Mint, Tutorials/Tips

How to dual-boot Linux Mint 13 Cinnamon/MATE and Windows 7

Back to Advanced Partitioning Tool window, you can see the space that you just recovered from Windows 7 listed as free space. That free space is what will be used for creating Linux Mint 13 partitions. To start creating the partitions, select the free space as shown in this image and click Add. Note: This step will have to be repeated for every partition that you need to create.
Linux Mint 13 Advanced Partition

You have seen this window before, but this time, you will be doing a little bit more on it, or to it. You already know that for this tutorial, four partitions will be created for Linux Mint 13. Be default, the installer will attempt to create the first and subsequent partitions as Logical partitions. You can stick with the default, or make the first Linux Mint 13 partition a Primary partition. For this tutorial, I chose to create the first partition, which will be the boot partition, as Primary. If the terms being used here are foreign to you, please take a moment to read guide to disks and disk partitions in Linux, if you have not done so already.
Linux Mint 13 Resize Partition Window

For the boot partition, you can specify the values and options shown on this image. If you are tight on disk space, you can go much lower than 500 MB for the size, but be sure to use /boot as the Mount point and leave the Use as value unchanged. OK.
Linux Mint 13 Create Boot Partition

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For the root partition, the minimum disk space recommended is 5.2 GB, so any value higher than that should be enough. Since resizing the disk on a running system is not an easy task, be generous here. For this test installation, I gave it 20,000 MB, or 20 GB. OK.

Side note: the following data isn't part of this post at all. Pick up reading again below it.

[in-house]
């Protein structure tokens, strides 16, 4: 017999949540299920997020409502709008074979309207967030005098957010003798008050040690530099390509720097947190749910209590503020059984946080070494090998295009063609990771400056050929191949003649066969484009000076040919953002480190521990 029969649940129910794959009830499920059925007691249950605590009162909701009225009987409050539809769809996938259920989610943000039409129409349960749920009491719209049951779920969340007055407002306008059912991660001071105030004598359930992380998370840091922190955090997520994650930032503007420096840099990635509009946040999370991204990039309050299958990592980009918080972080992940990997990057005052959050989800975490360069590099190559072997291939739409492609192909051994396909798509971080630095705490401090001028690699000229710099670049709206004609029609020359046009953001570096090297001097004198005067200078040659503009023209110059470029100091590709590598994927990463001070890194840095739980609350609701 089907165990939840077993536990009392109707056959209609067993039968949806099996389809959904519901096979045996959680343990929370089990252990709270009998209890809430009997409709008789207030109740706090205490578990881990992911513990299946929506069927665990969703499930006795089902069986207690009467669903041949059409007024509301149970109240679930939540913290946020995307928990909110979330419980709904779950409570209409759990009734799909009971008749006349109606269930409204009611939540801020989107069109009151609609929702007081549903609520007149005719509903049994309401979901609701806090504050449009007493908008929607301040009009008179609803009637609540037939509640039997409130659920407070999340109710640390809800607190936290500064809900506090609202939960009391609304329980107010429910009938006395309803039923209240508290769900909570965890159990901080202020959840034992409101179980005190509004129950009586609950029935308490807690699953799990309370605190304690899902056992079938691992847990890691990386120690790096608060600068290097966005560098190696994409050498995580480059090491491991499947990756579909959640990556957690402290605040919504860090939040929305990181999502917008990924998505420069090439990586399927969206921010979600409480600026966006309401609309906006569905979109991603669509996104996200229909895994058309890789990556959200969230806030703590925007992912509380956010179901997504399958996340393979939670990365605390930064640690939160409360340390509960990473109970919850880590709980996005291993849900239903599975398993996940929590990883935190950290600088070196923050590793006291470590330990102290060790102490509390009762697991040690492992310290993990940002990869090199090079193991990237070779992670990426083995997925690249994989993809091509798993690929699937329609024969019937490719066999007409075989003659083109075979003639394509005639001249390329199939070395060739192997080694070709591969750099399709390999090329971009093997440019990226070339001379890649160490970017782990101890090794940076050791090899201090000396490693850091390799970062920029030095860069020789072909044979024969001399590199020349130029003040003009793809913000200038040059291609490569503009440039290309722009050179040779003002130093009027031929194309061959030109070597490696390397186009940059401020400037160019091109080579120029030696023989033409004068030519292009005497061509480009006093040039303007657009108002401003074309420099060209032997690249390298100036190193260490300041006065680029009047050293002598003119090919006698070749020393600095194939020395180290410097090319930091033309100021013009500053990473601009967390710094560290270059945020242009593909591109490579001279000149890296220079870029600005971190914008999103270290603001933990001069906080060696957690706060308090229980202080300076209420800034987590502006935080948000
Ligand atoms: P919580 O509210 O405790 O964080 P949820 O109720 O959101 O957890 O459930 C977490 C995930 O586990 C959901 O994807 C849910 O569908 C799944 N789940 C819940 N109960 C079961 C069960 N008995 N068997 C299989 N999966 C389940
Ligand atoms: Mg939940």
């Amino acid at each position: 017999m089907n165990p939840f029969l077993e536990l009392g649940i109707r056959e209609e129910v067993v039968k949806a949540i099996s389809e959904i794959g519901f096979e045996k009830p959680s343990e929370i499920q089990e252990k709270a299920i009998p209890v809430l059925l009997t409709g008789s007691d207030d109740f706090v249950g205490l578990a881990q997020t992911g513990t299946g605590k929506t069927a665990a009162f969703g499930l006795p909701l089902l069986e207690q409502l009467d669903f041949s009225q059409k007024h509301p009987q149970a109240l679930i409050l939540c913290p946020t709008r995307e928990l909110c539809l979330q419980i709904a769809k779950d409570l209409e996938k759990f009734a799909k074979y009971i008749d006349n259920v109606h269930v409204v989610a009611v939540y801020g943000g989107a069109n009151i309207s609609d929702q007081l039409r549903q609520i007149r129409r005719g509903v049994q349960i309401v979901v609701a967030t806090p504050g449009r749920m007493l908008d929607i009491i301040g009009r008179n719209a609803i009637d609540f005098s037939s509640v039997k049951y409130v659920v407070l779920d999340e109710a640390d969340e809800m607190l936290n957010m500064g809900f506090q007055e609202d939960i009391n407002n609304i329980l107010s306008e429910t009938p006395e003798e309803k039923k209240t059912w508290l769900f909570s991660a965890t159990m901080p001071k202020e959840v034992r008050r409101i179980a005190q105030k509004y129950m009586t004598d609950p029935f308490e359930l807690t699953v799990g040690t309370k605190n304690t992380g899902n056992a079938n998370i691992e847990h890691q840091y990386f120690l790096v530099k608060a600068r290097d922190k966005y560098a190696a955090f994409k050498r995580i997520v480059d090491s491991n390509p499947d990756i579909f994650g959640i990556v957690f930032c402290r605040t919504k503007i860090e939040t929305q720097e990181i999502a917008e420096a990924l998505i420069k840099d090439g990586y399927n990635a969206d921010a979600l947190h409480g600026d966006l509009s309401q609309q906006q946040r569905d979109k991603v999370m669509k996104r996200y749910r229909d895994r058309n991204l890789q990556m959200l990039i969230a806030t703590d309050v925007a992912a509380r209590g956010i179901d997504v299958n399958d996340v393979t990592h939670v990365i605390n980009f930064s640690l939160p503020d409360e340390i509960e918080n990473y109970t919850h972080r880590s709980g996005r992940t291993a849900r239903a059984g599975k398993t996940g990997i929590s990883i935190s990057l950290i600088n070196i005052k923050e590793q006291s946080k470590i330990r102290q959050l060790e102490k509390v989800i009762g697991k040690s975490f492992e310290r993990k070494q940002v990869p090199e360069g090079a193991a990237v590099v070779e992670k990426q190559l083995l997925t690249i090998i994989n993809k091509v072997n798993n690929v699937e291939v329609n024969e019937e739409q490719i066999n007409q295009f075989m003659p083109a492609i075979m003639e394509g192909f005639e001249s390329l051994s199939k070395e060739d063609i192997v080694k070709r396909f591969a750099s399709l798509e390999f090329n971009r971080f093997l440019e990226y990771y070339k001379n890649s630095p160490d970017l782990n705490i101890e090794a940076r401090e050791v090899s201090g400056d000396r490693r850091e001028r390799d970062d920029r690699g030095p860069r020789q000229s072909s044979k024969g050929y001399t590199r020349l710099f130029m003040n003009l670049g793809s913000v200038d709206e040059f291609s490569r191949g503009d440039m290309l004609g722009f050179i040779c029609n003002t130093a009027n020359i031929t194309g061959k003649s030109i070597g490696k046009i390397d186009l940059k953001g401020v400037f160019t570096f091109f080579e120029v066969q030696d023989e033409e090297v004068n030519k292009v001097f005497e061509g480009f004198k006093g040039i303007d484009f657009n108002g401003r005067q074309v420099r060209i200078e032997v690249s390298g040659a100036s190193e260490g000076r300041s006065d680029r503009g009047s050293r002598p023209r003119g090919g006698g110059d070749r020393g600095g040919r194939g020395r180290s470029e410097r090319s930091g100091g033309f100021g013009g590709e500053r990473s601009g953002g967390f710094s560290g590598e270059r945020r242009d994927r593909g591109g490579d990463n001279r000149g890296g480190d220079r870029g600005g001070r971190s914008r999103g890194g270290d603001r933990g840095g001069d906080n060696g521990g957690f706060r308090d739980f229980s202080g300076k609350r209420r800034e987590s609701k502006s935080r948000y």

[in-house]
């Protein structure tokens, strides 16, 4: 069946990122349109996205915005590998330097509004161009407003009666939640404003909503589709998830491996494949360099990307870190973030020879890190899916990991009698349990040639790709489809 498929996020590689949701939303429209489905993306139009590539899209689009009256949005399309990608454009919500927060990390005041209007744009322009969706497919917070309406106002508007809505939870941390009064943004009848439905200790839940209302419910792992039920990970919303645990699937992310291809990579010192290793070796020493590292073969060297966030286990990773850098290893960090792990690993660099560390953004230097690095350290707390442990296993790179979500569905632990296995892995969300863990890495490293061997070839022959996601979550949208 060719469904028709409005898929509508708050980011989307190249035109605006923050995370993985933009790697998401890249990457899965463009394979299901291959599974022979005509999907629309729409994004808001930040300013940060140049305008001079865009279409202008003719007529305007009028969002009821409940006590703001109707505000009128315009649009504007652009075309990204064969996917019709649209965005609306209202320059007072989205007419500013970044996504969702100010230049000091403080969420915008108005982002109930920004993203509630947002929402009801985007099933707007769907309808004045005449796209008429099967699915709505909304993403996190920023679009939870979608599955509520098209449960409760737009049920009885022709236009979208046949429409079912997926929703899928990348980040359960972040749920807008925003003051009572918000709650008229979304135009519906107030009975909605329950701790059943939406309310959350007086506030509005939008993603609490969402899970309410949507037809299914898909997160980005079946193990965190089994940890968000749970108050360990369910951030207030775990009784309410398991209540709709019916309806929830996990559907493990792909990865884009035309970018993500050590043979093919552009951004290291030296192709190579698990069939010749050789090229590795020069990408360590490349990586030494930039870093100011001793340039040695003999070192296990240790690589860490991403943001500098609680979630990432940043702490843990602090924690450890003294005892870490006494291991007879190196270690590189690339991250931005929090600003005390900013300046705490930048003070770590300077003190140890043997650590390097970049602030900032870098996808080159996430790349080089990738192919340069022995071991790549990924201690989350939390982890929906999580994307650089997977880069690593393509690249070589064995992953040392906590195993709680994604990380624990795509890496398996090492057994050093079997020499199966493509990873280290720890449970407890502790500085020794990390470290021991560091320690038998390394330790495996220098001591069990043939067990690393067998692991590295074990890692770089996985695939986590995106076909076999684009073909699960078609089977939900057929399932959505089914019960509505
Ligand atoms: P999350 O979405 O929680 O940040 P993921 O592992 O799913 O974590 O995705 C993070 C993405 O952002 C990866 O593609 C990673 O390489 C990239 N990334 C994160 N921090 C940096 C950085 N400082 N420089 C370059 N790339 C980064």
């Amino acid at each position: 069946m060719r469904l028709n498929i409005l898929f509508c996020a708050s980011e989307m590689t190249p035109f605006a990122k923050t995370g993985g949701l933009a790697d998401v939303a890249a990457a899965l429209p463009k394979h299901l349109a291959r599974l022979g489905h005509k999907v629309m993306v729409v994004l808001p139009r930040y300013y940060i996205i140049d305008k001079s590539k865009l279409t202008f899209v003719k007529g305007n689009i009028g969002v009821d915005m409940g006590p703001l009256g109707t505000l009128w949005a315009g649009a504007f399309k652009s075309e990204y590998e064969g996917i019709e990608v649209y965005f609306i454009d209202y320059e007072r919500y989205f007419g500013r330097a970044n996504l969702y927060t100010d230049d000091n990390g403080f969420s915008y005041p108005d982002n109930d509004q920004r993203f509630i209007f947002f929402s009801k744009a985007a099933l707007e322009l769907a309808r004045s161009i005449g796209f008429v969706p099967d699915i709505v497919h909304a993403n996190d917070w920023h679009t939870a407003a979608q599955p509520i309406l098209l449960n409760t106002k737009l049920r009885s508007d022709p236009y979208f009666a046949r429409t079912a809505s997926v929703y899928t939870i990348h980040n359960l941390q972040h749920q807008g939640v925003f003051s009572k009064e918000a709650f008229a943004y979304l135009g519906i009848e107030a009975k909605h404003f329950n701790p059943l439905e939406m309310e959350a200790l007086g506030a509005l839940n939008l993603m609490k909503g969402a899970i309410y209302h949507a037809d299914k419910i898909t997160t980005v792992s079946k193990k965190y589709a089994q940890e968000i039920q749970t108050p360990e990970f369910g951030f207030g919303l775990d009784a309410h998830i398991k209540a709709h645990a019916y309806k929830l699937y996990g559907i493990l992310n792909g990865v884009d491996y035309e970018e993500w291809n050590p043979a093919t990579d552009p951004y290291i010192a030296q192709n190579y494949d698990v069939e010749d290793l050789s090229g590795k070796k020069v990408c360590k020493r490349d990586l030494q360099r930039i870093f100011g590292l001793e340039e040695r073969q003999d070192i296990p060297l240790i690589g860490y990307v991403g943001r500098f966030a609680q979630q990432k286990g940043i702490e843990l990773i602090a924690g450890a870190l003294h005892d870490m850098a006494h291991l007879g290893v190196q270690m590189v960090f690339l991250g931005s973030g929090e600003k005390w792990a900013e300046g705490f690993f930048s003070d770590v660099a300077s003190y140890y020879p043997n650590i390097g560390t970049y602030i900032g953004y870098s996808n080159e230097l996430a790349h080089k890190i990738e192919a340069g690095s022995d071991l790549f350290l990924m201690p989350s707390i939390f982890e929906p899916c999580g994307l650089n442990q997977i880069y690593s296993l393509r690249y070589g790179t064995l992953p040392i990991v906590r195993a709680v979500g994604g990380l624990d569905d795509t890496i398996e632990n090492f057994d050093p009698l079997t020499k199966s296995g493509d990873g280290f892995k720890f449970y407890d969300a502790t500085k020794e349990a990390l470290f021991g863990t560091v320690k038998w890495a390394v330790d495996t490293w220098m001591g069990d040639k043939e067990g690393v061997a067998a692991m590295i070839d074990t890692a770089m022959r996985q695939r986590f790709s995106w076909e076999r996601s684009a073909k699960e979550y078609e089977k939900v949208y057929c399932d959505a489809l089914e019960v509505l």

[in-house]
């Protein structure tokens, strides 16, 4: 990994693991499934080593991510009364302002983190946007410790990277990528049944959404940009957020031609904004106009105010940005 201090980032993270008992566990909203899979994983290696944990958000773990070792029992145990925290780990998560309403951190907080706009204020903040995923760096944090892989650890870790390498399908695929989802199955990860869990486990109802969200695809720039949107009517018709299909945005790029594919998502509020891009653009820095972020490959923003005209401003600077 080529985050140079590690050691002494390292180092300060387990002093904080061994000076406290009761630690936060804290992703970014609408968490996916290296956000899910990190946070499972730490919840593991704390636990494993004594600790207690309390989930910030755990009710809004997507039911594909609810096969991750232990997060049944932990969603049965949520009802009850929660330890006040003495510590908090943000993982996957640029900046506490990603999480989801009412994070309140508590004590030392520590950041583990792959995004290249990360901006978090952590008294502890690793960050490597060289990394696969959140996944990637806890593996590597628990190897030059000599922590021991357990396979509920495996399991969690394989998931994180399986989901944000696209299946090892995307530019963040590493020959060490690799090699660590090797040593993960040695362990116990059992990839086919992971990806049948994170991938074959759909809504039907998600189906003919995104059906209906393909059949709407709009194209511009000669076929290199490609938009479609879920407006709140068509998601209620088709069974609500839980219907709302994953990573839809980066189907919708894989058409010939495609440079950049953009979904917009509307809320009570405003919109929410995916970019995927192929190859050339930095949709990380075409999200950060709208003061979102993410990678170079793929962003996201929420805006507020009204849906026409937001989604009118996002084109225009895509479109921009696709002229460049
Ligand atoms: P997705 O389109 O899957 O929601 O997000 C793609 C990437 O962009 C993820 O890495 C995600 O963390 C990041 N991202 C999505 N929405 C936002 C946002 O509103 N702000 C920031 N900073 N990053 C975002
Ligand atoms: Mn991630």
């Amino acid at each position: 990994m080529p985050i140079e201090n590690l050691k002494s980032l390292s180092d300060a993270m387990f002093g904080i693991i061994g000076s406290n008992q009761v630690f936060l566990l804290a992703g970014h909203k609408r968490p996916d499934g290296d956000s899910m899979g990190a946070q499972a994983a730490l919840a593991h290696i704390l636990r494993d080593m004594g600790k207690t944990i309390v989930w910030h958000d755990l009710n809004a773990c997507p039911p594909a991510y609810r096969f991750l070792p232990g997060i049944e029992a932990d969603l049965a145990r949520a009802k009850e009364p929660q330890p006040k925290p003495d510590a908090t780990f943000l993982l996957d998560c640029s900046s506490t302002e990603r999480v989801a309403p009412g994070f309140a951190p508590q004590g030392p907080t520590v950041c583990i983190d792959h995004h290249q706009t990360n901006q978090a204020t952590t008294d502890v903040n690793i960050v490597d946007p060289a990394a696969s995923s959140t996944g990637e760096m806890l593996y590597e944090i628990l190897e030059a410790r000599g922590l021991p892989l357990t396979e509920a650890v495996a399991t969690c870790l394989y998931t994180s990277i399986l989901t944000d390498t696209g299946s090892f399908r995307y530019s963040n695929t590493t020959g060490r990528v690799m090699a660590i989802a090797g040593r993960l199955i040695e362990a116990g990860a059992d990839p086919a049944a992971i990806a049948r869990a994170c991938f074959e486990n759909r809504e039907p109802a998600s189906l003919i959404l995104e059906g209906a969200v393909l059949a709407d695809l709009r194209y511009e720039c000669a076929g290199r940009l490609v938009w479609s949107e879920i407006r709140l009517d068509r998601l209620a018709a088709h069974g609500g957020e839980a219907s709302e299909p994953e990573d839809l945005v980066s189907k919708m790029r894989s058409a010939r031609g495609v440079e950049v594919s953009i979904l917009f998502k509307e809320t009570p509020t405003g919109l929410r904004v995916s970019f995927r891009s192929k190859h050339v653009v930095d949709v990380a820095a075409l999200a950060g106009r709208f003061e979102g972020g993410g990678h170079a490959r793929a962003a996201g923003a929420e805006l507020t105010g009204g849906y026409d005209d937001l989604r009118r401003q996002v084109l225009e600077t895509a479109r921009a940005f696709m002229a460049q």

Linux Mint 13 Create Root Partition

The partition mounted at /home should be allocated most of the available disk space. If you were generous with disk space allocation to the root partition, be very, very, generous here. Depending on how you use the computer, this could fill up quickly. Leave the file system at the default and use /home as the Mount point. OK.
Linux Mint 13 Create Home Partition

The last partition will be for Swap, disk space that the system may use as virtual memory. Select swap area from the Use as dropdown menu, and assign it a suitable disk space. For most systems, 4 GB should be more than enough. OK.
Linux Mint 13 Create Swap Partition

Back to the main Advanced Partitioning Tool window, you should see the partitions you just created. If you followed the partitioning scheme used for this tutorial to the letter, the partitions should be listed as sda3, sda5, sda6 and sda7. Not visible on this screen shot, are the pre-existing Windows 7 partitions, which are sda1 and sda2.

The final task that must be completed at this step before clicking Install Now, is to select the Device for boot loader installation. By default, it is sda or to be exact, the MBR of sda. You need to change that to sda3, which corresponds to the boot partition that you just created.
Linux Mint 13 Boot Loader Device

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This is what the Device for boot loader installation dropdown menu should look like before you click Install Now.
Linux Mint 13 Boot Loader Device Installation

After installation has completed successfully, the computer should reboot into Windows 7. Before Windows reboots, it will start checking the resized C drive for consistency. Let the check complete. After the check has completed, login. Since there is no way to boot into Linux Mint 13 until an entry for it is added to Windows 7’s boot menu, the next task is to download and install EasyBCD from here. After EasyBCD has been installed, start it. The main window is shown below. Click on Add New Entry tab.

While there, click on the Linux/BSD tab, then select GRUB 2 from the Type dropdown menu. GRUB 2, not GRUB Legacy, is the version of GRUB used by Linux Mint 13. Edit the Name field to match the distribution you are adding it for. Apply the changes by clicking the Add Entry button. Click on the Edit Boot Menu tab.
EasyBCD Add Linux Mint GRUB 2

You should see how the entries will appear on the boot menu. Exit EasyBCD and restart the computer. Good or bad, let me know how you fared with this tutorial.